The Titanium Gambit
During the Cold War, Boeing execs got a strange call from the State Department: Would you guys mind trading secrets with the Russians?
- By Joe Sutter
- AirSpaceMag.com, April 01, 2013
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I explained the many advantages of wing-mounted engines, including such things as structural loads, airframe efficiency, drag and stall characteristics, usable cabin volume, and so on. The Russian engineers asked me to illustrate my answers to their eager and probing questions. A pen was found but there was no paper. Somebody suggested that I sketch on cloth napkins, which I did, and when those ran out, I drew charts, curves, and structural sketches on the tablecloth itself.
This went on for another hour until finally the Russians were satisfied. We stood, more than ready to return to our hotels and get some sleep. I noticed that the Russians carefully rolled up the napkins and tablecloth and took them away with them. A lot of valuable American technological know-how went to Russia courtesy of that French linen.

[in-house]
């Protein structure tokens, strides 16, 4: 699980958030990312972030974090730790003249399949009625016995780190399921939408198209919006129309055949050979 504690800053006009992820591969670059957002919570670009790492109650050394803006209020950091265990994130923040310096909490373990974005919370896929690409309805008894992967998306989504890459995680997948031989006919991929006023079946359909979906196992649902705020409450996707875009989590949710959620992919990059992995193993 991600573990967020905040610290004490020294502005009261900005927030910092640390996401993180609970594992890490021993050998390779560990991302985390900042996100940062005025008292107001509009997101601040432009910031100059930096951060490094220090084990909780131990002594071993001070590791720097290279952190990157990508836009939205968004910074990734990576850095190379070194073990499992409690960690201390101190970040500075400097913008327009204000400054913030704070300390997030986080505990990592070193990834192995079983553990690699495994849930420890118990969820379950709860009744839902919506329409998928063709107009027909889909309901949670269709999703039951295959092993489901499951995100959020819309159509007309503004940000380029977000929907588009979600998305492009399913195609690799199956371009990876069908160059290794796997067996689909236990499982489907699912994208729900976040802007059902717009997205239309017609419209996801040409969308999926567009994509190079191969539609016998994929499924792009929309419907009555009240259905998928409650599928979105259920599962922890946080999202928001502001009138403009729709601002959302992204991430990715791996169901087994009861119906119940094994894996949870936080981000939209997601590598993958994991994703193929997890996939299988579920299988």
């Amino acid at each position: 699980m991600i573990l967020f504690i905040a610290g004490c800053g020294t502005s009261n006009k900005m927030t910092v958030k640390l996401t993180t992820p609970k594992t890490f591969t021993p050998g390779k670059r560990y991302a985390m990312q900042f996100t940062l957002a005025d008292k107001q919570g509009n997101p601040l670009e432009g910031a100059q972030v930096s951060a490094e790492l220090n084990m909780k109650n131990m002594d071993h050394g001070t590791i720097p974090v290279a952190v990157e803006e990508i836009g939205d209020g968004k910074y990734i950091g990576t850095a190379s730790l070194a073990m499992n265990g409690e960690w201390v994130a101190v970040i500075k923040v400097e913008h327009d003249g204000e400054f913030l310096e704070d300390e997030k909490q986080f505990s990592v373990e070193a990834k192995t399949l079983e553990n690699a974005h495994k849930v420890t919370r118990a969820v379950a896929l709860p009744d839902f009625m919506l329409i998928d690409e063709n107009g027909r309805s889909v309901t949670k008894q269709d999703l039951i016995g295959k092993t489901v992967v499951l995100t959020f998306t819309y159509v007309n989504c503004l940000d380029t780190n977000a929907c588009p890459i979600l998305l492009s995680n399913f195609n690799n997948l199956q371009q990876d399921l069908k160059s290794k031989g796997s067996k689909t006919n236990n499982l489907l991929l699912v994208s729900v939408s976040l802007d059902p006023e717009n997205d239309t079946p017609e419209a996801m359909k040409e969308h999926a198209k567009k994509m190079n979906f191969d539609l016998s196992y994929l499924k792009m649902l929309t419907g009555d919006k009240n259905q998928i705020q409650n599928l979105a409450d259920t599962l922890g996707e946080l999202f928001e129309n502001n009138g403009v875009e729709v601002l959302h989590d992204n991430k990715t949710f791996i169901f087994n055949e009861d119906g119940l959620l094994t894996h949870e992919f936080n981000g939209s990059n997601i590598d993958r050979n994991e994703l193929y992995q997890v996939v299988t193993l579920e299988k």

When we got home and word spread of this Russia-Boeing meeting, a lot of Boeing people felt that I had violated Boeing and U.S. security by giving away this hard-won Boeing engineering information to the Soviets. They didn’t realize that T Wilson himself had ordered me point-blank to do so at the direct instigation of the U.S. government.
This misconception resurfaced a few times thereafter when Russian engineers visited Boeing for meetings in which I was not involved. As I ruefully learned each time, they tended to praise me so liberally for my “invaluable” contributions to Soviet aerospace that more than a few of my colleagues probably thought I should be led off in handcuffs.
It didn’t help that Russia’s first widebody jetliner, the IL-86, emerged with four engines under its wings like a 747. The first one entered service late in 1980 after a very protracted development. It is a poor airplane, though, and very few were built.